In early February, Betty and I were having an odd exchange about the term corn rubber, a term that both Lord Byron and Mary’s stepsister Claire Clairmont use in their letters. I was wondering if it meant some kind of eraser or scraper of some kind. Betty said she thought it might be something to help with foot problems.
Today, I looked on the site of the Oxford English Dictionary and found Byron cited as one of the sources for the term, a term which, according to the OED, means related to the treatment or cure of corns. So … Betty was right (no surprise!).
I did write to her on February 10 and say that I now agreed with her: I just read in that new biography of Byron from last year that he was wearing ill-fitting Italian boots, thus the requests [for corn rubbers]. I also told her I’d found a brand-name—Acton’s Corn-Rubbers! I was hoping today that I’d get lucky and find a Google image of the product. Nope.
Something more consequential came up later in February 2000. I’d found an account of a trip along the Rhine published in 1806—just eight years before Mary and Bysshe and Claire had done the same thing, the trip that, supposedly, had given her the view of the ruins of Castle Frankenstein and, thus, her the name for her most famous novel and its eponymous lead character.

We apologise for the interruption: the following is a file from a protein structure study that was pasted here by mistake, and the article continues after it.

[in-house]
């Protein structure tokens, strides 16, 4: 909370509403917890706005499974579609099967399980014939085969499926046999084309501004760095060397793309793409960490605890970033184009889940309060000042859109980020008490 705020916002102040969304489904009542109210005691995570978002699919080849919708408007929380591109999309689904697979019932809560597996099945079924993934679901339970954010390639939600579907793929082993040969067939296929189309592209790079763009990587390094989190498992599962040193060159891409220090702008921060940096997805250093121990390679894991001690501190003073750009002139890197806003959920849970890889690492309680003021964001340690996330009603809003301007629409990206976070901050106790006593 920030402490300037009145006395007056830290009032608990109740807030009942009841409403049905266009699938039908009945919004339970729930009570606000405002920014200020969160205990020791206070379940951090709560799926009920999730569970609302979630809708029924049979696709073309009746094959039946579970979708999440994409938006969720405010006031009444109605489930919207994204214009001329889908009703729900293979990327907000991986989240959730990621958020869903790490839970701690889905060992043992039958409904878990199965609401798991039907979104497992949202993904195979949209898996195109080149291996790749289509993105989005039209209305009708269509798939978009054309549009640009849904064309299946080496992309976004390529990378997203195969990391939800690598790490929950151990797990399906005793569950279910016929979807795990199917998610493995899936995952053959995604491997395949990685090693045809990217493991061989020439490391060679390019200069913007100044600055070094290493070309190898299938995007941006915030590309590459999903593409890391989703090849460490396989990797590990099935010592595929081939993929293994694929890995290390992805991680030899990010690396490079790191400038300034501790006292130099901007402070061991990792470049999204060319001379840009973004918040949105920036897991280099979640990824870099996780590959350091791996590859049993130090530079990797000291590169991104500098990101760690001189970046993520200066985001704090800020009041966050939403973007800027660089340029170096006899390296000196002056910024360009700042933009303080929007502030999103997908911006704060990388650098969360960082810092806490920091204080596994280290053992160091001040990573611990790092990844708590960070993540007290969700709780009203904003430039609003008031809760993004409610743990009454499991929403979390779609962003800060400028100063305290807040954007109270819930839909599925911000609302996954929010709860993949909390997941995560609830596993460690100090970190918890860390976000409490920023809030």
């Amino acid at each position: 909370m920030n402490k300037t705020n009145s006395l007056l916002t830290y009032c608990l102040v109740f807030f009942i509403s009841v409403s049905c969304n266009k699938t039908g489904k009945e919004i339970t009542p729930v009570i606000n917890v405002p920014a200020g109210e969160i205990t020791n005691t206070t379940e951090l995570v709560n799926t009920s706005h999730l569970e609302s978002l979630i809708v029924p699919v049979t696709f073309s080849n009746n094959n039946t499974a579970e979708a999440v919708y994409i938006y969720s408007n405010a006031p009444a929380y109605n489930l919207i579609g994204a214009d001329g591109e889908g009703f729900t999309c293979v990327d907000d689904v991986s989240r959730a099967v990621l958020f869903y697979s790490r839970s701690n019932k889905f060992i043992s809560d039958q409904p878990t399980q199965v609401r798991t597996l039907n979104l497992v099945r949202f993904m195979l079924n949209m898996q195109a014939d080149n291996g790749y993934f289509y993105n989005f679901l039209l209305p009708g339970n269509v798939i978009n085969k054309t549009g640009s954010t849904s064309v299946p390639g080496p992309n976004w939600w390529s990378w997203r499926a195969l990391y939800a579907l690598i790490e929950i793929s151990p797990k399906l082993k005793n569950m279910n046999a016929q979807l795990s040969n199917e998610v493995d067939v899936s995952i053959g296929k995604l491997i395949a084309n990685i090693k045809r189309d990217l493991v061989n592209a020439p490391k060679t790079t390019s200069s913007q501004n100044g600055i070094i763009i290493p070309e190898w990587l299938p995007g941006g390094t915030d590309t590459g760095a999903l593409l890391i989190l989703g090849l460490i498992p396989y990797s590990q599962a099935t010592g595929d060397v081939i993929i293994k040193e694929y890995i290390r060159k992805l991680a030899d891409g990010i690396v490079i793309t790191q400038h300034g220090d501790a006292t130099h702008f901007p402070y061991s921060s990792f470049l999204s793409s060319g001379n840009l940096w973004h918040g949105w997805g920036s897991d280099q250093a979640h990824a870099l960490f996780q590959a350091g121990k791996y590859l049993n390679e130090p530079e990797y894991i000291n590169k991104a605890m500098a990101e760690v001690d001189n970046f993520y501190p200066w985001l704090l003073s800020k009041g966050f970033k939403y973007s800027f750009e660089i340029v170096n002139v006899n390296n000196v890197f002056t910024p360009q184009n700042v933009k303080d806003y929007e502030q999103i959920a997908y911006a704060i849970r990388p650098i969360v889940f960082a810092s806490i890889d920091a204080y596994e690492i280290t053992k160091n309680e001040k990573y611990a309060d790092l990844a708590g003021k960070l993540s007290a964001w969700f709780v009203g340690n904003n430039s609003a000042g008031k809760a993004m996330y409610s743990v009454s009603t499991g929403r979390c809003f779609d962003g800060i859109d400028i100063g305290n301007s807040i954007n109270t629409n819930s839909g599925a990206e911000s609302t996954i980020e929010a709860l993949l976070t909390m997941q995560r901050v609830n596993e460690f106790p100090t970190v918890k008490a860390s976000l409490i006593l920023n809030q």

But the guy who’d made the trip and written that travel book—John Carr—did not mention the ruins at all. Here’s part of what I wrote to Betty: So … nothing of positive use here, but there is some negative evidence: A contemporary traveler was virtually on top of the castle [Frankenstein] and said nothing about it. A few days later, I found an account by another traveler through Darmstadt—a friend of Mary’s (Crabb Robinson)—who also did not mention the ruins at all, even though he was there after the publication of Frankenstein and surely (?) would have commented about the name to the author of the novel? Something like—Hey, I visited your Castle Frankenstein today … didn’t see any monsters, though. LOL.
A bit later, Betty wrote to say that she was heading off to Italy. And I was off to Niagara Falls on yet another quest to see if I could find any confirmation(s) of Trelawny’s claim about swimming the rapids.